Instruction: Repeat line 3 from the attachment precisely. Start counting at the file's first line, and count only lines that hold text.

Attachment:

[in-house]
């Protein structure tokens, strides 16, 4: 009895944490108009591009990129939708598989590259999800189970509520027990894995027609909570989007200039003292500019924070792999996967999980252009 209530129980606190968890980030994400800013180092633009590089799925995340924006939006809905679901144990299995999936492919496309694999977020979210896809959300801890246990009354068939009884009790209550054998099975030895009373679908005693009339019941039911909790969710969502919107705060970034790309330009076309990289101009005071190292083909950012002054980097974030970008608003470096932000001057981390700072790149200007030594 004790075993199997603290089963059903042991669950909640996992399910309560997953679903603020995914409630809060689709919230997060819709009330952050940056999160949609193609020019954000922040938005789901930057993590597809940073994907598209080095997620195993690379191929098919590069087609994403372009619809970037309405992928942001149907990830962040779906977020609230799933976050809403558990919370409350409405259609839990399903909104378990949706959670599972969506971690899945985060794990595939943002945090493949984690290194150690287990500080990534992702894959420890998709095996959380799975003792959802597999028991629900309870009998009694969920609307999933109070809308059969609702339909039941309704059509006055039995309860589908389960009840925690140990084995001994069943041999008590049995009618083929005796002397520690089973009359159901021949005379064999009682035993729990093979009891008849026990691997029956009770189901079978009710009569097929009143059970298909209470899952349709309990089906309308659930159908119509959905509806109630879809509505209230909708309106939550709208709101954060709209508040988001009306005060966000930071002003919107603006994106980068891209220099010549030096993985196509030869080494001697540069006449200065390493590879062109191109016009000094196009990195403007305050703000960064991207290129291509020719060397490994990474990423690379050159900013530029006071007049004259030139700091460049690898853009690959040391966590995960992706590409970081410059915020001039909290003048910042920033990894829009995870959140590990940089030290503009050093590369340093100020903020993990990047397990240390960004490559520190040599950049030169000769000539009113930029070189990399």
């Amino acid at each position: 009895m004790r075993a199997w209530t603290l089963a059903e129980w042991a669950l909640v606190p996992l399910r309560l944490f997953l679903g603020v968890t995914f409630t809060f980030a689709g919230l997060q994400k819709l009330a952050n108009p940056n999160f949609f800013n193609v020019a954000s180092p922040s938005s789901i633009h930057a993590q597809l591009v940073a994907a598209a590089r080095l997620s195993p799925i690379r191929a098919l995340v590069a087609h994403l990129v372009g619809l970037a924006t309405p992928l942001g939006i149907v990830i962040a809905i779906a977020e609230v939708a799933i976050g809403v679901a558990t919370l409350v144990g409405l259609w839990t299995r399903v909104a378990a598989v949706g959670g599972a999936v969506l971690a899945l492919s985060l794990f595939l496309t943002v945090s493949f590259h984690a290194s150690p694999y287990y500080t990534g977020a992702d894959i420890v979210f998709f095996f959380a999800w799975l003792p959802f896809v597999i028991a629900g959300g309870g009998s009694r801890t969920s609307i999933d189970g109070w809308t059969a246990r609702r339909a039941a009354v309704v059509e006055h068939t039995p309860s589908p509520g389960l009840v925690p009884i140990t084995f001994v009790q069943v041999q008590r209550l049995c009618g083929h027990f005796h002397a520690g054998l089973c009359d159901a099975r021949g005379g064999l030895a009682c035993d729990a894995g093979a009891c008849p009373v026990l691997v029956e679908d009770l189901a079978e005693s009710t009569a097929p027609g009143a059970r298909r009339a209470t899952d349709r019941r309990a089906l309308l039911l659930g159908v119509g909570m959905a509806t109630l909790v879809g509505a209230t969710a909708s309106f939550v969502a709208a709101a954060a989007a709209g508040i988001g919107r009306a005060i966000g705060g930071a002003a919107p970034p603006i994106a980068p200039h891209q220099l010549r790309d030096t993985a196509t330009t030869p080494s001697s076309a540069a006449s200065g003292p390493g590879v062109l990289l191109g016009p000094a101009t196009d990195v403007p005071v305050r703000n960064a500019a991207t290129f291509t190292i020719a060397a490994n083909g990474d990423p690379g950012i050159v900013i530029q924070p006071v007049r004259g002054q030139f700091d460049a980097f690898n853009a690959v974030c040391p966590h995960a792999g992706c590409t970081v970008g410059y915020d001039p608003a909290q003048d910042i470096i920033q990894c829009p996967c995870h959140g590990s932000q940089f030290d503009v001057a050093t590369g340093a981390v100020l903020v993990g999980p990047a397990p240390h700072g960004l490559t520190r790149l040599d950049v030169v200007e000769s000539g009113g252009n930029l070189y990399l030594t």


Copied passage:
């Amino acid at each position: 009895m004790r075993a199997w209530t603290l089963a059903e129980w042991a669950l909640v606190p996992l399910r309560l944490f997953l679903g603020v968890t995914f409630t809060f980030a689709g919230l997060q994400k819709l009330a952050n108009p940056n999160f949609f800013n193609v020019a954000s180092p922040s938005s789901i633009h930057a993590q597809l591009v940073a994907a598209a590089r080095l997620s195993p799925i690379r191929a098919l995340v590069a087609h994403l990129v372009g619809l970037a924006t309405p992928l942001g939006i149907v990830i962040a809905i779906a977020e609230v939708a799933i976050g809403v679901a558990t919370l409350v144990g409405l259609w839990t299995r399903v909104a378990a598989v949706g959670g599972a999936v969506l971690a899945l492919s985060l794990f595939l496309t943002v945090s493949f590259h984690a290194s150690p694999y287990y500080t990534g977020a992702d894959i420890v979210f998709f095996f959380a999800w799975l003792p959802f896809v597999i028991a629900g959300g309870g009998s009694r801890t969920s609307i999933d189970g109070w809308t059969a246990r609702r339909a039941a009354v309704v059509e006055h068939t039995p309860s589908p509520g389960l009840v925690p009884i140990t084995f001994v009790q069943v041999q008590r209550l049995c009618g083929h027990f005796h002397a520690g054998l089973c009359d159901a099975r021949g005379g064999l030895a009682c035993d729990a894995g093979a009891c008849p009373v026990l691997v029956e679908d009770l189901a079978e005693s009710t009569a097929p027609g009143a059970r298909r009339a209470t899952d349709r019941r309990a089906l309308l039911l659930g159908v119509g909570m959905a509806t109630l909790v879809g509505a209230t969710a909708s309106f939550v969502a709208a709101a954060a989007a709209g508040i988001g919107r009306a005060i966000g705060g930071a002003a919107p970034p603006i994106a980068p200039h891209q220099l010549r790309d030096t993985a196509t330009t030869p080494s001697s076309a540069a006449s200065g003292p390493g590879v062109l990289l191109g016009p000094a101009t196009d990195v403007p005071v305050r703000n960064a500019a991207t290129f291509t190292i020719a060397a490994n083909g990474d990423p690379g950012i050159v900013i530029q924070p006071v007049r004259g002054q030139f700091d460049a980097f690898n853009a690959v974030c040391p966590h995960a792999g992706c590409t970081v970008g410059y915020d001039p608003a909290q003048d910042i470096i920033q990894c829009p996967c995870h959140g590990s932000q940089f030290d503009v001057a050093t590369g340093a981390v100020l903020v993990g999980p990047a397990p240390h700072g960004l490559t520190r790149l040599d950049v030169v200007e000769s000539g009113g252009n930029l070189y990399l030594t």